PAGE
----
Mean percent consumption of P. bombycina per mi-nute by ANT and MAX larvae was reduced in comparison to that of UNI larvae (Figure 2B–D). Twenty five numbers dfls of Antheraea assamensis …
You currently do not have any folders to save your paper to! Please check for further notifications by email. The relative acceptability of host plants for adult oviposition by herbivorous insects is determined by a balance of numerous internal and external stimulants and deterrents (Miller and Strickler 1984, Bossart and Scriber 1999). Then the supernatant was collected after filtration followed by centrifugation (5,000 rmp for 10 minutes). 2008, Mercader and Scriber 2008), suggesting that even after millions of years of specialization, behavioral and detoxification abilities still exist for plants that have never been encountered. FC
2001), every insect species may be considered to have its own key (Schoonhoven and Loon 2002). Schaafsma
Attraction and biting response of the muga silkworm towards different chemicals.
Muga silkworm host plant. M
For the NONE larvae, the mean consumption per minute was higher during the consumption of the non-host and water disk.
per treatment. Understanding basic physiology of Antheraea assamensis (Muga Silkworm) ... different host plant, etc.) 1997). The blend of vola-tile chemicals released by host plants either as constitutive or induced defense (Turling et al.
Attraction and feeding tests with detached leaves and artificial diet with different chemical stimulants revealed that a mixture of the flavonoids, myrcetin, and 7, 2', 4' trimethoxy dihydroxy flavone with sterol compound β-sitosterol elicited the most biting behavior by A. assamensis larvae. The homogenate was centrifuged at 12,000 G for 20 minutes and the supernatant was used as a crude enzyme source. C
However, a drastic reduction in survivability was observed during late 5th instar.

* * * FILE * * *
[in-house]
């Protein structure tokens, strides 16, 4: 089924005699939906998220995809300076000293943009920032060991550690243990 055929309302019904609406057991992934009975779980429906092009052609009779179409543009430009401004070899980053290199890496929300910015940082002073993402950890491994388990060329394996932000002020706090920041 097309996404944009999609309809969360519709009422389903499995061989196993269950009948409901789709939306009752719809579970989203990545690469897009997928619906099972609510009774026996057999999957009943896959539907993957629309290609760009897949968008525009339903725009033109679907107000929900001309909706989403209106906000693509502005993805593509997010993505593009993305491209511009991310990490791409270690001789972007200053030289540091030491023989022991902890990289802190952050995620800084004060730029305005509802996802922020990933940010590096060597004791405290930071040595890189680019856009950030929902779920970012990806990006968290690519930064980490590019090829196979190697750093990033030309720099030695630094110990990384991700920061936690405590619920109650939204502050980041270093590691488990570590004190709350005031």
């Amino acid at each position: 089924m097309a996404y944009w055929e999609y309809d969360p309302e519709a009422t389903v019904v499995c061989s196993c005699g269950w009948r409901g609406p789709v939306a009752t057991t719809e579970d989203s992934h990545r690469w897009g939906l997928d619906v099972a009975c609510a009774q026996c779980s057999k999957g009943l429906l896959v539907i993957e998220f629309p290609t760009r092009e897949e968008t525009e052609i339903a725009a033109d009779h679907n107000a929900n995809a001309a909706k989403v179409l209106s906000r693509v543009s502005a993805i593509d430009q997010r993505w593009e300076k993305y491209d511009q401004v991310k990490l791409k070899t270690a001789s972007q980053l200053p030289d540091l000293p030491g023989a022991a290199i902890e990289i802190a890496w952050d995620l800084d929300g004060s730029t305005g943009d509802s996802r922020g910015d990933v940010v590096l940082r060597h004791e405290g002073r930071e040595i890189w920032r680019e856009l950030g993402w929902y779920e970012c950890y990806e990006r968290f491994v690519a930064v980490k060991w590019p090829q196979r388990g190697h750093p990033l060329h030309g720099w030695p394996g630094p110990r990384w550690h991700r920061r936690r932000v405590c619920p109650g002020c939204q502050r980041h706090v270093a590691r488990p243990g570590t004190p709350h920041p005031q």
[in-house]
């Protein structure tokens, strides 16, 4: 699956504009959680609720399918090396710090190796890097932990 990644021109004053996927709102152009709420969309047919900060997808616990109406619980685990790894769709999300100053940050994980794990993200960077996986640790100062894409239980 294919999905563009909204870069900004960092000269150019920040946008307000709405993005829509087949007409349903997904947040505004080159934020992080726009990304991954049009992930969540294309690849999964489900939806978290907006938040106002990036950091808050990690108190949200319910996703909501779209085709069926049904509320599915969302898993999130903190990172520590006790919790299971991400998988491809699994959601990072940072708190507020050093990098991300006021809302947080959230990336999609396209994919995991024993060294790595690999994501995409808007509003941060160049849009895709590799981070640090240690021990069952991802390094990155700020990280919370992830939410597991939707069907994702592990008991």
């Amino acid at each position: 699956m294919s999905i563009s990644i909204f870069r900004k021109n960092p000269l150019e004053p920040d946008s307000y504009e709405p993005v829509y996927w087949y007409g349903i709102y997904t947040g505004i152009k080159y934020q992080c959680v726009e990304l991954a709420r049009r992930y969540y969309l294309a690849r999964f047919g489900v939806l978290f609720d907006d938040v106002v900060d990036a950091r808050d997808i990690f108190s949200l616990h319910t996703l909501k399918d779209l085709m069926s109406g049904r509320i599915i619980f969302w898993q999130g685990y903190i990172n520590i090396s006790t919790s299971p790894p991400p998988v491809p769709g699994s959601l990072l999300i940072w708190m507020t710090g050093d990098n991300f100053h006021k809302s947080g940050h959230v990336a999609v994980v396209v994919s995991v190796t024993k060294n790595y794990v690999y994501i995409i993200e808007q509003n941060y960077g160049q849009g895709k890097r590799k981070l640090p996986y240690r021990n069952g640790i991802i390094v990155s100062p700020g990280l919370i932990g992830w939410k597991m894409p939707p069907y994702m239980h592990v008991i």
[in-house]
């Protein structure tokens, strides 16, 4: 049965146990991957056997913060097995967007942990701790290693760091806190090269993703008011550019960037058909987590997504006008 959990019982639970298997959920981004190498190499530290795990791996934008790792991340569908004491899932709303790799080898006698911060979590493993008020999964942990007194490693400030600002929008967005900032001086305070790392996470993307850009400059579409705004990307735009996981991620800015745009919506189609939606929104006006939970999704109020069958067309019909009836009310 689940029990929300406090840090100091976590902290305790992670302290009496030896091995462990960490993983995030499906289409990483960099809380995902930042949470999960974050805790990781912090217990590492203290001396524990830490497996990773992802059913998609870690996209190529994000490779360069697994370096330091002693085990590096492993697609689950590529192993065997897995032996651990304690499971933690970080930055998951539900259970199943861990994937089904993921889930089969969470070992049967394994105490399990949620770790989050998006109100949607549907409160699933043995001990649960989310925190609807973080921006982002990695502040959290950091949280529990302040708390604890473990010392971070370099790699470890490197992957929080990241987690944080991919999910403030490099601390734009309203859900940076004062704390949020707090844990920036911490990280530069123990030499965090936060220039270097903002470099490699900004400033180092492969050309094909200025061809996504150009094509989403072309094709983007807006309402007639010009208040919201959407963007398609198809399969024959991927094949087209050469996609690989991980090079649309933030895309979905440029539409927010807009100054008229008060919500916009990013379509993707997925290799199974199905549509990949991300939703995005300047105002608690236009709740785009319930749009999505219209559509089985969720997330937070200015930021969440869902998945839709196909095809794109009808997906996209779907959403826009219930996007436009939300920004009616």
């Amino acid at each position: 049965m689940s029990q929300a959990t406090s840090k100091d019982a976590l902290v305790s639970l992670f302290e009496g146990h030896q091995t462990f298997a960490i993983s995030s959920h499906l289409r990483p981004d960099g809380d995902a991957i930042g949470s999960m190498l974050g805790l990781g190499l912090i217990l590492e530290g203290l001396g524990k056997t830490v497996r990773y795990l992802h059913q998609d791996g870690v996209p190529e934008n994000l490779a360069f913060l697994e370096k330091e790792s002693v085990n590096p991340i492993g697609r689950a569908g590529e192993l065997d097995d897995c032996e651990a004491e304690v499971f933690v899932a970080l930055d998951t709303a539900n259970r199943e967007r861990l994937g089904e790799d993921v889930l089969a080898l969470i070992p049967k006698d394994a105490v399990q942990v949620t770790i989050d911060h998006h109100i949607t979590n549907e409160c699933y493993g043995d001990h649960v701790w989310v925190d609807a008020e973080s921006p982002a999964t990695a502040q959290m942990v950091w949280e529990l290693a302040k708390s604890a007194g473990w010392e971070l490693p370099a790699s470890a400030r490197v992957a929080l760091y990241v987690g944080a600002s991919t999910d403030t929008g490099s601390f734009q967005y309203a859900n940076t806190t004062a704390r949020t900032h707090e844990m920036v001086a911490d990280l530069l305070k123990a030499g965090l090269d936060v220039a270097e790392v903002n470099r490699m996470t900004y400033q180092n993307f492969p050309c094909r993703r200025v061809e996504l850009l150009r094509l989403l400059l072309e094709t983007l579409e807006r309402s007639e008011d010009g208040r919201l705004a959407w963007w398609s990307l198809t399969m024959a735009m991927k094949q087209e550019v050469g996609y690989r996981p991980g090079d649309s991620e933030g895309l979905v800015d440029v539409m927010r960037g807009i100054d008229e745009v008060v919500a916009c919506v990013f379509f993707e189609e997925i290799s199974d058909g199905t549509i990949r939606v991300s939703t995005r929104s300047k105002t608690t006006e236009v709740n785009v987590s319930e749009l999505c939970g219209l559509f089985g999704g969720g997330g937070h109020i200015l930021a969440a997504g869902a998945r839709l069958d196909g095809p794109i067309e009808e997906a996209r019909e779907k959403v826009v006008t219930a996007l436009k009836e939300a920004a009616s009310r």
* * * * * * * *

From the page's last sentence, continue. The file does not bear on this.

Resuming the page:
Preference based on mean percent consump-tion per minute was analyzed by one (p < 0.025) and two (p < 0.05) tailed Mann-Whitney tests. ALL, UNI, ANT, and MAX larvae opted for L pol-yantha (p < 0.025). It is a polyphagous insect feeding on a wide range of plants. Rearing of Antheraea assamensis Heifer (Muga) on Persea bombycina King (Som) and Litsea polyantha Blume (Soalu), the two primary host plants, is prerogative of Assam for commercial production of golden yellow Muga silk. Abstract. JJA
Larvae were given a choice between L. grandifolia and water. The weight of the tender leaves ranged from 0.03 g to 0.17 g for P. bombycina, 0.06–0.60 g for L. polyantha, 0.18–0.51 g for L. salicifolia and 0.09–0.19 for L. citrata. The host plants were maintained in the experimental field of CMER&TI and the silkworms were reared in the experimental field in outdoor conditions following standard procedures (Chakravorty et al. . C
(Neog et al. G
Caryophyllene, decyl aldehyde, dodecyl aldehyde, that showed positive response on the attraction test, also produced biting behavior by the larvae. Maximum survival and cocoon crop production in B. mori was achieved by feeding tender leaves to young larvae (1st -2nd instars), medium leaves to 3rd and 4th instars, and mature leaves to 5th instar larvae (Veda et al. Your comment will be reviewed and published at the journal's discretion. Rivet
Morin and quercetin did not produce as significant a response for muga silkworms. 1991, Lederhouse et al.
Lack of knowledge of its genetics and host plants is a major bottleneck. Blackmer
host plant of Muga silkworm (Antheraea assamensis Helfer) Neog K1*, Das A1, Unni BG2, Ahmed GU3 and Rajan RK1 1Central Muga Eri Research & Training Institute, Central Silk Board, Lahdoigarh, Jorhat, Assam;India. H
Its other host plants include Actinodaphnae obovata Nees (Blume), A. anquistifolia (1992) observed highest survival rates and first instar growth rates for P. troilus on Lindera benzoin and P. palamedes on Persea borbonia. The silkworm, Antheraea assamensis Helfer (Lepidoptera: Saturniidae), grows primarily on Persea bombycina and Litsea polyantha.To understand if the restricted diet breadth is due to the specific role of gustatory sensilla of the larvae of A. assamensis, the same fifth instar larvae retaining only labrum‐epipharynx or galeal sensilla were subjected to food choice tests. Riffel